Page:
We all have our eyes on a place somewhere off in the distance. A place that makes our hearts race a little. Some horizon where we imagine we’ll find our best selves. Or, at least, a new challenge to conquer. Something small, but meaningful. The obvious, but wrong, question is: how do we get from point A (here, now) to point B (horizon)? The right question? I’ll get to that.

First, let me tell you about three boys. All about the same age. 6-8 months old. Two of them are crawling and one is not.

The first boy began to crawl by first pushing his body off the ground with his hands and legs. Downward-facing dog, for you yogis. And, in this position, he would hum in place like an idling car, ready to go but not yet in the right gear to get anywhere. After a few weeks, this boy had an epiphany… and he started humping the floor. Full-on humping. As if a driver hopped into that idling car, and hit the gas hard, but forgot to release the parking brake.

Then, a few weeks later, it happened. Just like that. The humping turned to crawling when he figured out how to put his legs and arms in gear, so to speak. No downward-facing dog? No crawling. No humping the floor while adults giggled like teenage boys? No crawling.

The second boy was going nowhere fast until he learned to push up with his hands, just like the first boy. But this one didn’t bother to lift his Gumby noodle legs off the floor. So, propped up, he observed the world, in neutral. Hands up, belly down, legs mostly immobile.

Then, one day, he learned to move his hands back toward his body. And when he did that, his entire body started to move. Backwards. With no rear view mirror, he would crash into things he couldn’t see, getting stuck under chairs and tables, wondering how he ended up where he did. Finally, it occurred to him to get up on his knees. And everything changed. His knees kept him from going backward when he pushed off with his hands. And once he began moving his hands forward, he started to actually go forward. Without crashing into things. And life was good for him. And tiring for his parents.

The third boy didn’t like spending time on his belly, so he developed a system for movement that involved the least amount of tummy time possible. He arched his back and tilted his head back so he could see behind him. Then, with a little torque, he’d roll from back to front and front to back again. Rinse, wash, repeat. You’d be surprised at how quickly one can move from side to side, just by rolling. So this boy moved without crawling. And, most of the time, his system allowed him to reach what he wanted. But someday, it won’t be enough. And then he’ll improvise. And one day, he’ll crawl. He may be slower to do it than the others. He may not fit neatly into the medical establishment’s accepted timeframe for crawling, but he’ll get there. And a year from now, it won’t matter how he got from point A to point B.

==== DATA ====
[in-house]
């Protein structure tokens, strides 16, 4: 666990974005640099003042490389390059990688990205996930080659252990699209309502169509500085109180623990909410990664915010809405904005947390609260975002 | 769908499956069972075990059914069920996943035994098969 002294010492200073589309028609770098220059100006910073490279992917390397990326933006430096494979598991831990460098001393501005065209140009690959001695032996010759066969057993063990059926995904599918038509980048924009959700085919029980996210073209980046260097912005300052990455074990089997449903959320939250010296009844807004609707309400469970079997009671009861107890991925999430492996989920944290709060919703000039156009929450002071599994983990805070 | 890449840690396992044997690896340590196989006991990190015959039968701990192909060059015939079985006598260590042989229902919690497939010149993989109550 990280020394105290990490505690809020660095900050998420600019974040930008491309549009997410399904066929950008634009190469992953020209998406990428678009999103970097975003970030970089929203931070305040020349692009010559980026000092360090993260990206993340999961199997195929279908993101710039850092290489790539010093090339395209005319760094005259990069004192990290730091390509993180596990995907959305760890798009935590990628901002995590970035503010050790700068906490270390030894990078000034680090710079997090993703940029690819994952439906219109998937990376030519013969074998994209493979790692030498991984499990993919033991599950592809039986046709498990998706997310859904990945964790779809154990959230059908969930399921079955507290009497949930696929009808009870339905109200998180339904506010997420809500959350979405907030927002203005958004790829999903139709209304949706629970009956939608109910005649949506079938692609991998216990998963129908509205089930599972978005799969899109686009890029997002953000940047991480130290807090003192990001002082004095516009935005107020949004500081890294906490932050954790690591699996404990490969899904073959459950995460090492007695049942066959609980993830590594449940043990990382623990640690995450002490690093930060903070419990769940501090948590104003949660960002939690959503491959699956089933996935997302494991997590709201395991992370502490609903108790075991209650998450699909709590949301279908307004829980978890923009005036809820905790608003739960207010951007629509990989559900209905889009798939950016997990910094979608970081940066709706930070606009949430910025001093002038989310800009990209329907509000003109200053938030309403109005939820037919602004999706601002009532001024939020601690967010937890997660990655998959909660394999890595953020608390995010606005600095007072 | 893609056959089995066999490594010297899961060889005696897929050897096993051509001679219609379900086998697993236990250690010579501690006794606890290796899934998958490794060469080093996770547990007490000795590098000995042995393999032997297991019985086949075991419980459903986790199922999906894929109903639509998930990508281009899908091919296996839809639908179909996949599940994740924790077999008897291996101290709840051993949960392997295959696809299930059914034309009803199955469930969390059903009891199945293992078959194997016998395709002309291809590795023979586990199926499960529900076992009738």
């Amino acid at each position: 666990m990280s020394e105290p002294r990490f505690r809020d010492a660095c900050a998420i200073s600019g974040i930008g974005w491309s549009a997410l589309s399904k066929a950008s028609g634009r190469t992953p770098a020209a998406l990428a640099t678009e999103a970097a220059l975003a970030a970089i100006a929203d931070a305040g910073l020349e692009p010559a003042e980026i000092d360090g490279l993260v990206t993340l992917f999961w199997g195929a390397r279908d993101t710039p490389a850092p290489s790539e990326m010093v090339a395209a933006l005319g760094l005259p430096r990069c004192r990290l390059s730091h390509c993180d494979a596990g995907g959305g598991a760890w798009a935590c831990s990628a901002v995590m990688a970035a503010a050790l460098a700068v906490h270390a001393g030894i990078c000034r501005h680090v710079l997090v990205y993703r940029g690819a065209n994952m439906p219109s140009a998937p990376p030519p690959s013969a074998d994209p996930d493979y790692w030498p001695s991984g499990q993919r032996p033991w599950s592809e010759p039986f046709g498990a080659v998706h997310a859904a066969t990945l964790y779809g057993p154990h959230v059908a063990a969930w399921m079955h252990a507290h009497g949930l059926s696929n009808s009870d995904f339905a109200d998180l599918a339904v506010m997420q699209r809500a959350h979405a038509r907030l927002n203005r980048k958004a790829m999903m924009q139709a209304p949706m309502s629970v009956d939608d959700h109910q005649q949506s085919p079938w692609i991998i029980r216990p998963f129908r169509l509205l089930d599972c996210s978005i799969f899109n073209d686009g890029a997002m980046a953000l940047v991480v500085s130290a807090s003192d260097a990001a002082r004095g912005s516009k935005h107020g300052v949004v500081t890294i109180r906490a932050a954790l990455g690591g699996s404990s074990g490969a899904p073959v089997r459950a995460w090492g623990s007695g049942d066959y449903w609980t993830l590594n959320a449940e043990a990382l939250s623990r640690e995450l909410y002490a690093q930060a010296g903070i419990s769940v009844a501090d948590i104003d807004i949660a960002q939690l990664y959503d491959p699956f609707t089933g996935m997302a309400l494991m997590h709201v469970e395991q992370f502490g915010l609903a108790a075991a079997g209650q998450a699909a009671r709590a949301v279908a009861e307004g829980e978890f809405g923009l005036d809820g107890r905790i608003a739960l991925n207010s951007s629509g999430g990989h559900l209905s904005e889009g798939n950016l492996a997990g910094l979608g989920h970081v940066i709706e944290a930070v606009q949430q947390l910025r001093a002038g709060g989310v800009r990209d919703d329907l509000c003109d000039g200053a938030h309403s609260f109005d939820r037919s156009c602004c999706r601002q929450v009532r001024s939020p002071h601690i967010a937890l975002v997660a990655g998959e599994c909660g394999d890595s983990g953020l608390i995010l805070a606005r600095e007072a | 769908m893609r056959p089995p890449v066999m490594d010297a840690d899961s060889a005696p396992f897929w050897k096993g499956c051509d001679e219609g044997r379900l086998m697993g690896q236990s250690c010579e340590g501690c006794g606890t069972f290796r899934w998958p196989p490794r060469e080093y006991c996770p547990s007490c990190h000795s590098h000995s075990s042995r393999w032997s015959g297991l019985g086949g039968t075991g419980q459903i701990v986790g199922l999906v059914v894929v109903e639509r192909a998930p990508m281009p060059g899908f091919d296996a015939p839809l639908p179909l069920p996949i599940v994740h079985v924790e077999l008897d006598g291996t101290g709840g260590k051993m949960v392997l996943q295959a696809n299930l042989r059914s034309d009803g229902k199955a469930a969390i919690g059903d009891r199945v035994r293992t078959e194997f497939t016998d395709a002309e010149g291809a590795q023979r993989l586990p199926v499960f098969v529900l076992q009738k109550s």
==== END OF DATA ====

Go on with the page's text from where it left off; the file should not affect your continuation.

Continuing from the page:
My son, Declan, is the third boy. He’s going to be deliberate. Just like his parents. He’s going to learn by observation and quiet practice. Just like his parents. He’s going to bounce around from one obsession to another. Just like his parents. Right now, he’s focused on making a noise that sounds as if he’s gargling mouthwash. Tomorrow, he may decide something else interests him more.

The bitch about living in a time of easily accessible information is that it is hard to discern what is relevant, true, and essential, and what is just noise. Parents are constantly prodded to compare our children to the norm, the bell curve. And occasionally there’s value in this. But mostly, it’s a distraction. Ripping you away from the moment. Taking you away from your own wisdom. Drowning out what your own children are saying right to your face. Yes, even the ones who don’t yet talk are telling you something.

The right question is not: “how do we make sure our kids get from point A to point B by the age-appropriate time?” The right question is: “what are they doing right now, at point A?” Answer that–every day–and the rest will follow. And some day, you’ll look back from that far-out horizon, and it will all make perfect sense and you’ll say things like “fate” or “destiny” or the “hand of God.” And you will wonder why you doubted. And you will wonder if you ever really had control. And you will say the journey–rolling, humping, crawling, walking, and all–was the important part anyway. And you will be right.

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